the Diamant Building to GLL for ca €70 million, showed continued
strong interest in properties occupying trophy locations as new yield
benchmarks were established.
Our views on prime office yields are at 6.00% (heading sub 6.00%),
prime logistics are at 7.00% (heading sub 7.00%), whilst prime retail
yields are at 5.50% with a significant premium for trophy, and
regionally significant assets.
We anticipate large lot-size purchases by international capital,
including that from non-traditional investor nationalities, to drive
continued high investment volumes in 2015. Reduced bank margins
and low interest rates are supportive while increased fund allocation
towards real estate provides a weight of capital and illustrates its
attractiveness relative to other asset classes.
Focus on Hungary
In 2014, Hungary witnessed its highest transaction volume since
2007 with a total volume of just over €580 million, out of which
income producing assets represented around €450 million. Investor
appetite has gained momentum for Hungarian assets due to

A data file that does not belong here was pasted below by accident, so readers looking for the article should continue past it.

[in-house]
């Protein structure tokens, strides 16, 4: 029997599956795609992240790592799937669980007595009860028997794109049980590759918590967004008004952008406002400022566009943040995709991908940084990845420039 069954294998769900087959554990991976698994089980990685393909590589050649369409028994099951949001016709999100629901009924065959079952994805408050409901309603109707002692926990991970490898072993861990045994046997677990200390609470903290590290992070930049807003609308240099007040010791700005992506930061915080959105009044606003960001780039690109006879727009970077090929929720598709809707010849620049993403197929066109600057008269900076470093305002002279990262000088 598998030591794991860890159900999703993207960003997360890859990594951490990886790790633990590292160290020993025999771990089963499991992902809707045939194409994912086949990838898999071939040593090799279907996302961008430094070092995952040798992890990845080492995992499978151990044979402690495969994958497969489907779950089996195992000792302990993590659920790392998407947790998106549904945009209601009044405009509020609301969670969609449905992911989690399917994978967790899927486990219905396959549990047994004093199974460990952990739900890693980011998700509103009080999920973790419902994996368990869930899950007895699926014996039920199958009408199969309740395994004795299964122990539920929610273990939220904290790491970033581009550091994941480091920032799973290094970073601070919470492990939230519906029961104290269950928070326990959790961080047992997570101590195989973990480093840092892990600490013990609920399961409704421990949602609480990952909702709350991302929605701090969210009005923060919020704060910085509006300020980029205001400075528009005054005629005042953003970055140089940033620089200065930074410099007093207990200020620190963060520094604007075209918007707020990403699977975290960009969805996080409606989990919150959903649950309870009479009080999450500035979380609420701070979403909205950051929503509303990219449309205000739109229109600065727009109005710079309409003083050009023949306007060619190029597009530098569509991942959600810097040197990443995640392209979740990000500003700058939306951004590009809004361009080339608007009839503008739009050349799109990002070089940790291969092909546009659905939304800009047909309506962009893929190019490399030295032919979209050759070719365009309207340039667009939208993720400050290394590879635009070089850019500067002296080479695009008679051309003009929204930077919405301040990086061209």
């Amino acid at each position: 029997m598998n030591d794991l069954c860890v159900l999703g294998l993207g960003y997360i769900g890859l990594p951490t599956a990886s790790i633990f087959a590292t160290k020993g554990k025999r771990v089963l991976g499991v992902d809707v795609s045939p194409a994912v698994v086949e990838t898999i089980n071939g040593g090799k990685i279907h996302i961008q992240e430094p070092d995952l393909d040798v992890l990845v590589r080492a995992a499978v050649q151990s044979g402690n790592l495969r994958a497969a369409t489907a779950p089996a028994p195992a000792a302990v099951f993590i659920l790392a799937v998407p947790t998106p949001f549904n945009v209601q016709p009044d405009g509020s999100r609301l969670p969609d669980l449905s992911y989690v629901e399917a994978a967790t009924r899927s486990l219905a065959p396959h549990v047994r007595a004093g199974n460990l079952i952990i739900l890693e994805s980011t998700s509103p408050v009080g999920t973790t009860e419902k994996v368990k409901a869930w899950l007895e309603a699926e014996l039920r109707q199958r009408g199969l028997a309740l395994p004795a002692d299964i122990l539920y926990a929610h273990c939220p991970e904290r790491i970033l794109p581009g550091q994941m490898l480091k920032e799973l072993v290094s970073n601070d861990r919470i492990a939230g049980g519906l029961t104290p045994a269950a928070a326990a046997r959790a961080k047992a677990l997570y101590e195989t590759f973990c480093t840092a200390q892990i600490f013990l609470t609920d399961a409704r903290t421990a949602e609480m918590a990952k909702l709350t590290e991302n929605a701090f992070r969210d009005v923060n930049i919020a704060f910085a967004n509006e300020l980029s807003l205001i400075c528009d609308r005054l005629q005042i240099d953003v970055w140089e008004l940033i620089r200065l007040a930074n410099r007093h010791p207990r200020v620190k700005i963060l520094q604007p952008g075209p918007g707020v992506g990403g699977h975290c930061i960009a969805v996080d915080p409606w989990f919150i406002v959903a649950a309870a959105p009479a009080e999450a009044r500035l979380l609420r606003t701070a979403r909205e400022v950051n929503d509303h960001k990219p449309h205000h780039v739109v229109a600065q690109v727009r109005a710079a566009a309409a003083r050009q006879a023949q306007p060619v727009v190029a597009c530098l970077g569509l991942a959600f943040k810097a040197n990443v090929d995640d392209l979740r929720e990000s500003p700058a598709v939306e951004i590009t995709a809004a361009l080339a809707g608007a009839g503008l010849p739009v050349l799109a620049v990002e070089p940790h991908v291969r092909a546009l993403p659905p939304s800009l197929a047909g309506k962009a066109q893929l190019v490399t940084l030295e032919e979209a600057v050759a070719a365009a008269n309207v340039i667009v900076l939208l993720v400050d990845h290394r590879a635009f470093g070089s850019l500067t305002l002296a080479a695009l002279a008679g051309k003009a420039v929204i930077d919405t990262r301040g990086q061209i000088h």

improving market conditions and the attractive prices compared to
Poland or the Czech Republic, making prime assets particularly
attractive. Among the various asset classes, the performance of the
Hungarian office market was especially convincing as vacancy
dropped to the lowest level of the past 6 years while gross take-up
broke record volumes.
Both halves of 2014 were active with €285 million transacted in the
first half and €295 million in the second half of the year.
During H2, various core office and industrial assets were transacted
and new market players became active on the market. The
Hungarian National Bank purchased two assets while the Hungarian
Diófa REIM generated nearly 20% of the total transaction volume.
Based on their strategies, we expect them to remain particularly
active in 2015 as well. Whereas the National Bank focuses on